Jesse (Jonathan Jackson) opens Winnie's eyes to waterfalls and a whole lot more. "A plane crashed here," deduces the mysterious Man in the Yellow Suit (Ben Kingsley).

Though it is not entirely free of missteps (its second half warrants some plot-questioning while the flashbacks as home-movies approach seems sort of silly), Tuck Everlasting is a movie that will largely work for everyone watching it. There is enough substance so that suckers for romance and those who steer clear of the genre can both appreciate the proceedings on their own levels.
Coming-of-age themes, an olden days setting, and a universally fascinating crux all complement one another nicely. The film opts for a uniquely enveloping pace rather than the A-sparks-B-sparks-C progression that most modern cinema relies upon. The surprises hold up for repeat viewings and the complex subject matter opens the door to personal reflections, contemplation, and discussion rather than having everything neatly figured out for the viewer.

The atypical qualities of the film (which stand out all the more next to other 2002 Disney fare like Snow Dogs and The Country Bears) had the studio take a different approach for its distribution. The movie debuted at the Toronto Film Festival in September and opened in just over 1,000 theaters about a month later. It gradually built upon that, but its sub-$20 million final domestic gross makes it clear that its audience numbers never approached those of Lord of the Rings and Harry Potter. (Though the fact that the movie did surpass Country Bears, with or without foreign markets considered, points to some justice.) Surely, many discovered the film when it was released to DVD the following winter, myself included. Still, I have no doubt that there are many more who stand to be delighted by Tuck Everlasting upon viewing it.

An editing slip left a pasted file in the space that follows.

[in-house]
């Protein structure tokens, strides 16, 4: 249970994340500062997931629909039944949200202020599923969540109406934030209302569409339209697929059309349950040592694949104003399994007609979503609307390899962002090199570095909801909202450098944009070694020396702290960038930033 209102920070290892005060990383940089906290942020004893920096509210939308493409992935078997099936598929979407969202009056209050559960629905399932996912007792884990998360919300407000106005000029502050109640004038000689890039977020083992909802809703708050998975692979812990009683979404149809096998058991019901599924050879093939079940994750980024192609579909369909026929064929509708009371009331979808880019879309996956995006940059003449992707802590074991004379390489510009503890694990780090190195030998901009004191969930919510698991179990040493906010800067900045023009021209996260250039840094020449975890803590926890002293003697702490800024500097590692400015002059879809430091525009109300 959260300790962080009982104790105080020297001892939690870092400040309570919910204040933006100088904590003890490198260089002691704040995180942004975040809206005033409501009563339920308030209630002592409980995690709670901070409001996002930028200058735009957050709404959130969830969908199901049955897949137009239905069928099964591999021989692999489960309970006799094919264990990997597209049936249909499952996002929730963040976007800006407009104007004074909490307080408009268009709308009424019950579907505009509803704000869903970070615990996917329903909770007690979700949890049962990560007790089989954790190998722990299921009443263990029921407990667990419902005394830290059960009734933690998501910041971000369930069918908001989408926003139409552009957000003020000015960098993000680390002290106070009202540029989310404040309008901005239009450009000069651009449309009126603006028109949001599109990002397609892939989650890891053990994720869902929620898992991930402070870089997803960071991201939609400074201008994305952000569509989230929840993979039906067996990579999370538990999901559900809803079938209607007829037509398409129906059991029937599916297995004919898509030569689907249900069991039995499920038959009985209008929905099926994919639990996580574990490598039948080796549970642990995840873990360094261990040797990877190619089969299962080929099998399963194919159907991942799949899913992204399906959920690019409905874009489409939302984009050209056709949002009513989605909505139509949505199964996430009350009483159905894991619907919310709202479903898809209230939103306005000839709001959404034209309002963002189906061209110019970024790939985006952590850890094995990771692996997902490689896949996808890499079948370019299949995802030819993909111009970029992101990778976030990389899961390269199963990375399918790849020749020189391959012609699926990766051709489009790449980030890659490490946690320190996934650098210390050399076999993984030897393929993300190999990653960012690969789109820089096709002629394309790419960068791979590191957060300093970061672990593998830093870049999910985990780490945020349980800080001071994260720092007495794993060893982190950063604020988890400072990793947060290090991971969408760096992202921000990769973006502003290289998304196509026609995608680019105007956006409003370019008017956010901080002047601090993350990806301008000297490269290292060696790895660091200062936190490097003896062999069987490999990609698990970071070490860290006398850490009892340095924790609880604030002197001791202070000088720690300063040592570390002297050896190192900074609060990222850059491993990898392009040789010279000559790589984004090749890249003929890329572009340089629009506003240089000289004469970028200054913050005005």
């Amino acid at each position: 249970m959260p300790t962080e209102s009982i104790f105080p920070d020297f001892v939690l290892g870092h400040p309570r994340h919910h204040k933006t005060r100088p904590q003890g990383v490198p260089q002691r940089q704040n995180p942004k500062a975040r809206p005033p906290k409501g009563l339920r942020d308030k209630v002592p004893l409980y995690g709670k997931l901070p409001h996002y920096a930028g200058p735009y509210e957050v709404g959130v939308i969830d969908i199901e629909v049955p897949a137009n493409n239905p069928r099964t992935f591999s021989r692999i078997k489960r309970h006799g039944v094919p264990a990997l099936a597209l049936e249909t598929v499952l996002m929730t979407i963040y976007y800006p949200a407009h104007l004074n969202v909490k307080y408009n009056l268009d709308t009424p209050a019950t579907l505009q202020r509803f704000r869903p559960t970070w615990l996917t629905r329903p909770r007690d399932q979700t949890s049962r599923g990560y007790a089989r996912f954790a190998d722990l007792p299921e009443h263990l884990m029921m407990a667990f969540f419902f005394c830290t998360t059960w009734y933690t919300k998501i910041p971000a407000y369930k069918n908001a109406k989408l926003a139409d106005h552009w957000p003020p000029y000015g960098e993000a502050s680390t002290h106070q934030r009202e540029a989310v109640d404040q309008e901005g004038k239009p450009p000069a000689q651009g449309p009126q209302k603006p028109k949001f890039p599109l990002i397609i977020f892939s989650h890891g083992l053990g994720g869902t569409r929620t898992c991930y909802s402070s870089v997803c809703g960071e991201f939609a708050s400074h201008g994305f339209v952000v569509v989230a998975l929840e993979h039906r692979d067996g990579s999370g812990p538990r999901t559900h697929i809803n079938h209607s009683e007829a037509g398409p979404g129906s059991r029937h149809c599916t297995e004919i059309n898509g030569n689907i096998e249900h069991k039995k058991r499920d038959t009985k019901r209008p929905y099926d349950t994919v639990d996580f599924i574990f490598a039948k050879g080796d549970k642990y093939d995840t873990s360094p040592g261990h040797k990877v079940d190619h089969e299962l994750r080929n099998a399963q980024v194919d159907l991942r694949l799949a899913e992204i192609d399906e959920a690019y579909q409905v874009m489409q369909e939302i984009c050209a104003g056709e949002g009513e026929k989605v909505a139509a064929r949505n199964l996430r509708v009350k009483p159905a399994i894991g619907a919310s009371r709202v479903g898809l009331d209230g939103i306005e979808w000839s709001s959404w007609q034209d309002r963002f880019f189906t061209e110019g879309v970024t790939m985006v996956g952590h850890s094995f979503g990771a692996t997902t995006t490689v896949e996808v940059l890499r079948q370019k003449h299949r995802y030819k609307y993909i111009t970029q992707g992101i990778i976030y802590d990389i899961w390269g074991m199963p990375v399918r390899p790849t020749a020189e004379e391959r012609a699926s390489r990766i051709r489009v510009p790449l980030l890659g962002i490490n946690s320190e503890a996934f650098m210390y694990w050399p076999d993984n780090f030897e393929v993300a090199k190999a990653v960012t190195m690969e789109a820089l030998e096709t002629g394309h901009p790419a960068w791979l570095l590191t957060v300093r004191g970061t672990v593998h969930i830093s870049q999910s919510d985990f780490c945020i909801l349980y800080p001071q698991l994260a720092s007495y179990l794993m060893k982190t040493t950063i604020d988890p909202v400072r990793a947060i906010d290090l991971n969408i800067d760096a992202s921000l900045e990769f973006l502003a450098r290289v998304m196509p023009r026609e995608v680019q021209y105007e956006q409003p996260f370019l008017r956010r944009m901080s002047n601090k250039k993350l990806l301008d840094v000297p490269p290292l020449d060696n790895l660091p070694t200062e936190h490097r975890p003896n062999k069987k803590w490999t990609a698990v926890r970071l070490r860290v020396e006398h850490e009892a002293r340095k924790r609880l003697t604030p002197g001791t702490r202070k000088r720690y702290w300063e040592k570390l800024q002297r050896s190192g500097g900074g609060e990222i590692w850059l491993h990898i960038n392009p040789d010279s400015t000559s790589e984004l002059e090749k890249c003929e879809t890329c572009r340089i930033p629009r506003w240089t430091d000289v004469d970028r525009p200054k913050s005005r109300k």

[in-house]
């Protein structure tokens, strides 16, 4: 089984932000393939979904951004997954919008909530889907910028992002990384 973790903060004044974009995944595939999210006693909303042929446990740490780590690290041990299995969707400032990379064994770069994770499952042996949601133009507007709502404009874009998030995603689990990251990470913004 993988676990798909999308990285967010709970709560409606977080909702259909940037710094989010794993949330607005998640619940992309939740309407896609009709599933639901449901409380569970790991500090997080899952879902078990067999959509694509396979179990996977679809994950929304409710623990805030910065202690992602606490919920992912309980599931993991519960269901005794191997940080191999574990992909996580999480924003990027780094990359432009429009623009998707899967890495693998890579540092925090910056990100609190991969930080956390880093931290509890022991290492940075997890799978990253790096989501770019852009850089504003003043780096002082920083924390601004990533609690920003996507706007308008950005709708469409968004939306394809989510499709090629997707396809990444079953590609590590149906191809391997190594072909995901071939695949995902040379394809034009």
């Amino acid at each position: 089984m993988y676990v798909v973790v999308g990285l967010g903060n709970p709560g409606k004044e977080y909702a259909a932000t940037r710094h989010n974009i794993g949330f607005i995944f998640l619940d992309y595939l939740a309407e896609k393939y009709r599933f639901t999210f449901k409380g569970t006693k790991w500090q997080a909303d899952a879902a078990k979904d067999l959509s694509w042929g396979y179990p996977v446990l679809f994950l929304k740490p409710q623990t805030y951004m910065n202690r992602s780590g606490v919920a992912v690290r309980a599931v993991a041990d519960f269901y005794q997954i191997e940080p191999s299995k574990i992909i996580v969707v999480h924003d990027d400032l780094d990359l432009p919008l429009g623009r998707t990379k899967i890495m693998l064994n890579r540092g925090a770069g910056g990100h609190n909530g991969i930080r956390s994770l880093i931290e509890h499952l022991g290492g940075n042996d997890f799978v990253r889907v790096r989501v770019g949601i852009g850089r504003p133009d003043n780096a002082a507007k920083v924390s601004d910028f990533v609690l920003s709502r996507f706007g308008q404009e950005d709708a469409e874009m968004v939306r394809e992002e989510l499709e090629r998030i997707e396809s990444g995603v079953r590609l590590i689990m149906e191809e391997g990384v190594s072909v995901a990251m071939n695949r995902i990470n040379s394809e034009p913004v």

In a bit of irony not unheard of for book-to-film adaptations, fans of Babbitt's novel are not the viewers most likely to embrace this 2002 film. Chalk it up to the changes made, most significantly, the aging of Winifred (from 10 to 17) to more readily explore a romantic angle in the story. There are also inconsistencies in the settings: the book primarily takes place about thirty years earlier and in it, the Fosters lived in a cottage. Plus one of the novel's characters (a befriended toad) loses all significance in the film, despite making a number of low-key appearances. Naturally, those wanting a perfectly faithful filming of their beloved book may be most disappointed in Disney's treatment. Others may very well appreciate -- and perhaps see fidelity in -- the film's winning spirit. And if not, well there's always the increased exposure a movie brings its source text.